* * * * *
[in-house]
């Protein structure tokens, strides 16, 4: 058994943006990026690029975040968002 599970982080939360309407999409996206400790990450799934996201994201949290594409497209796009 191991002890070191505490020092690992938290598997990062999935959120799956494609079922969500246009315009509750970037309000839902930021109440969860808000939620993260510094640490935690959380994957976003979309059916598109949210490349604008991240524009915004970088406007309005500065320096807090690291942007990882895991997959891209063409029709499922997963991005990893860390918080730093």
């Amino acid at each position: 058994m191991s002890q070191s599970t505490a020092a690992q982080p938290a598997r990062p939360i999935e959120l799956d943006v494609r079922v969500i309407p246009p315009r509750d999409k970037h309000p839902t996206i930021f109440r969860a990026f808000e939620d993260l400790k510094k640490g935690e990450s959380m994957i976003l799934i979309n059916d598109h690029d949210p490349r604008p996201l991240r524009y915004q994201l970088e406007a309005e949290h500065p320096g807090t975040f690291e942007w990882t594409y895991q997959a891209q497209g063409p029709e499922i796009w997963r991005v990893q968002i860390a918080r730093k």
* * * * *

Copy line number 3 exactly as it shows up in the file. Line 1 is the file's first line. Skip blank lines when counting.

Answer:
């Amino acid at each position: 058994m191991s002890q070191s599970t505490a020092a690992q982080p938290a598997r990062p939360i999935e959120l799956d943006v494609r079922v969500i309407p246009p315009r509750d999409k970037h309000p839902t996206i930021f109440r969860a990026f808000e939620d993260l400790k510094k640490g935690e990450s959380m994957i976003l799934i979309n059916d598109h690029d949210p490349r604008p996201l991240r524009y915004q994201l970088e406007a309005e949290h500065p320096g807090t975040f690291e942007w990882t594409y895991q997959a891209q497209g063409p029709e499922i796009w997963r991005v990893q968002i860390a918080r730093k």